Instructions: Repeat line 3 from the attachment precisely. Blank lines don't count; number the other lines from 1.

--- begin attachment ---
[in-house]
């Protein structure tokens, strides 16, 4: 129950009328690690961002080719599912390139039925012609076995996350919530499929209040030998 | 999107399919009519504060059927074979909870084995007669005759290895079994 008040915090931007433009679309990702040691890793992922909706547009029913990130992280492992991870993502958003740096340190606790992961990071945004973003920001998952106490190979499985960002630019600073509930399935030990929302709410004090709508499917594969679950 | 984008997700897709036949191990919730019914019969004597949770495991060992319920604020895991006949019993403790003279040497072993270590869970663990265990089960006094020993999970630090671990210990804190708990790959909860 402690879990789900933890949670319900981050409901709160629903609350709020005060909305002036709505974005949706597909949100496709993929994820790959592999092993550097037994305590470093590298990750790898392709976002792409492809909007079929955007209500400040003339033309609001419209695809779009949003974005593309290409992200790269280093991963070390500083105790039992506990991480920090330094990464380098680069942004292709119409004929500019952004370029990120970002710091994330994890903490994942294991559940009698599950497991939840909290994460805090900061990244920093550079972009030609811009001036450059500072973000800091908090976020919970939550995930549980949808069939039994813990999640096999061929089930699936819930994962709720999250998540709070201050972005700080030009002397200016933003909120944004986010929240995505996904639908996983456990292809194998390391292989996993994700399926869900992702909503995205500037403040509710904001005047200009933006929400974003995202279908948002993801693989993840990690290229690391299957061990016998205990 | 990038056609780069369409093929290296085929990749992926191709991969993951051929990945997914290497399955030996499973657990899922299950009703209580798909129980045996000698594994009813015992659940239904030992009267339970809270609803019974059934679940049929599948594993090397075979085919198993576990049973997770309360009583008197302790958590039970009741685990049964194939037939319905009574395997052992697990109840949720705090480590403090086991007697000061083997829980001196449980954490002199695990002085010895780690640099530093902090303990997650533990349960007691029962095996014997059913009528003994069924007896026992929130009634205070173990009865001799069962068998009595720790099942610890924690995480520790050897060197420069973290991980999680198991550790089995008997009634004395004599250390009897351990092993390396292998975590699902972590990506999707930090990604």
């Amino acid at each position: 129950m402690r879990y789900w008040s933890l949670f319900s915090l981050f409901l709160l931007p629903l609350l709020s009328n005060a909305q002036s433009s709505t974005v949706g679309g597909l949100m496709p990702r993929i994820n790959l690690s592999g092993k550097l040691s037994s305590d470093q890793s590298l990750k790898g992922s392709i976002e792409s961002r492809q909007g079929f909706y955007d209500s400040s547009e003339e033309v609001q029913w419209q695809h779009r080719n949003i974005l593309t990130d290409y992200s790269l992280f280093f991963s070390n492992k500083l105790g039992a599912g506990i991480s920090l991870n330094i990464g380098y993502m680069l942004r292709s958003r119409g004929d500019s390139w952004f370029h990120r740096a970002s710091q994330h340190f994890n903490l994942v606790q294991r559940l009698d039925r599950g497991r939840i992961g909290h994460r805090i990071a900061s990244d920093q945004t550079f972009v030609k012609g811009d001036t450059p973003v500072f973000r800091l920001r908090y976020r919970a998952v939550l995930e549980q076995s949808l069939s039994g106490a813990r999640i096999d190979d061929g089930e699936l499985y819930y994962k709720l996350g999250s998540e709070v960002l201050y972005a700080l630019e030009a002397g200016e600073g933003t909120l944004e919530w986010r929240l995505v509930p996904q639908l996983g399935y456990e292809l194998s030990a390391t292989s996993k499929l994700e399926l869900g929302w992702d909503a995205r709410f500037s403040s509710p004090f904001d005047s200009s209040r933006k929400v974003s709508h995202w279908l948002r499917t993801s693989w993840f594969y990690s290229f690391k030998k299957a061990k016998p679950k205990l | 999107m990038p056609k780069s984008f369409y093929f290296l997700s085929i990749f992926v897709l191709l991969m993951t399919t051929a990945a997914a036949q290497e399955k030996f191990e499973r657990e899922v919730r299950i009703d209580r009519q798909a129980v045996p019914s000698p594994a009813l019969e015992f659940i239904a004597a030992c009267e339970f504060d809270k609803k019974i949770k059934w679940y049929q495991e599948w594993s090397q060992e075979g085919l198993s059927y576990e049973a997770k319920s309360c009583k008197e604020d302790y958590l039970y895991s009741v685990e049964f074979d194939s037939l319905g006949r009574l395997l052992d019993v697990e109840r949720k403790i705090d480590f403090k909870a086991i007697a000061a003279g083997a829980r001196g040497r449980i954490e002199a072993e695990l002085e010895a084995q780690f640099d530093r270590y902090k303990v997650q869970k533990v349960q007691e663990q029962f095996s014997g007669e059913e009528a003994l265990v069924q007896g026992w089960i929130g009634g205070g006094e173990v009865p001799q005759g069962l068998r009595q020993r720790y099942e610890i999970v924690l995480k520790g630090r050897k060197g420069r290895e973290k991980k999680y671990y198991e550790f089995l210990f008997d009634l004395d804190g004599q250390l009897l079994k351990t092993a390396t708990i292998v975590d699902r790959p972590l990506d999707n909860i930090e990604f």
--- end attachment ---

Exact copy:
């Amino acid at each position: 129950m402690r879990y789900w008040s933890l949670f319900s915090l981050f409901l709160l931007p629903l609350l709020s009328n005060a909305q002036s433009s709505t974005v949706g679309g597909l949100m496709p990702r993929i994820n790959l690690s592999g092993k550097l040691s037994s305590d470093q890793s590298l990750k790898g992922s392709i976002e792409s961002r492809q909007g079929f909706y955007d209500s400040s547009e003339e033309v609001q029913w419209q695809h779009r080719n949003i974005l593309t990130d290409y992200s790269l992280f280093f991963s070390n492992k500083l105790g039992a599912g506990i991480s920090l991870n330094i990464g380098y993502m680069l942004r292709s958003r119409g004929d500019s390139w952004f370029h990120r740096a970002s710091q994330h340190f994890n903490l994942v606790q294991r559940l009698d039925r599950g497991r939840i992961g909290h994460r805090i990071a900061s990244d920093q945004t550079f972009v030609k012609g811009d001036t450059p973003v500072f973000r800091l920001r908090y976020r919970a998952v939550l995930e549980q076995s949808l069939s039994g106490a813990r999640i096999d190979d061929g089930e699936l499985y819930y994962k709720l996350g999250s998540e709070v960002l201050y972005a700080l630019e030009a002397g200016e600073g933003t909120l944004e919530w986010r929240l995505v509930p996904q639908l996983g399935y456990e292809l194998s030990a390391t292989s996993k499929l994700e399926l869900g929302w992702d909503a995205r709410f500037s403040s509710p004090f904001d005047s200009s209040r933006k929400v974003s709508h995202w279908l948002r499917t993801s693989w993840f594969y990690s290229f690391k030998k299957a061990k016998p679950k205990l | 999107m990038p056609k780069s984008f369409y093929f290296l997700s085929i990749f992926v897709l191709l991969m993951t399919t051929a990945a997914a036949q290497e399955k030996f191990e499973r657990e899922v919730r299950i009703d209580r009519q798909a129980v045996p019914s000698p594994a009813l019969e015992f659940i239904a004597a030992c009267e339970f504060d809270k609803k019974i949770k059934w679940y049929q495991e599948w594993s090397q060992e075979g085919l198993s059927y576990e049973a997770k319920s309360c009583k008197e604020d302790y958590l039970y895991s009741v685990e049964f074979d194939s037939l319905g006949r009574l395997l052992d019993v697990e109840r949720k403790i705090d480590f403090k909870a086991i007697a000061a003279g083997a829980r001196g040497r449980i954490e002199a072993e695990l002085e010895a084995q780690f640099d530093r270590y902090k303990v997650q869970k533990v349960q007691e663990q029962f095996s014997g007669e059913e009528a003994l265990v069924q007896g026992w089960i929130g009634g205070g006094e173990v009865p001799q005759g069962l068998r009595q020993r720790y099942e610890i999970v924690l995480k520790g630090r050897k060197g420069r290895e973290k991980k999680y671990y198991e550790f089995l210990f008997d009634l004395d804190g004599q250390l009897l079994k351990t092993a390396t708990i292998v975590d699902r790959p972590l990506d999707n909860i930090e990604f």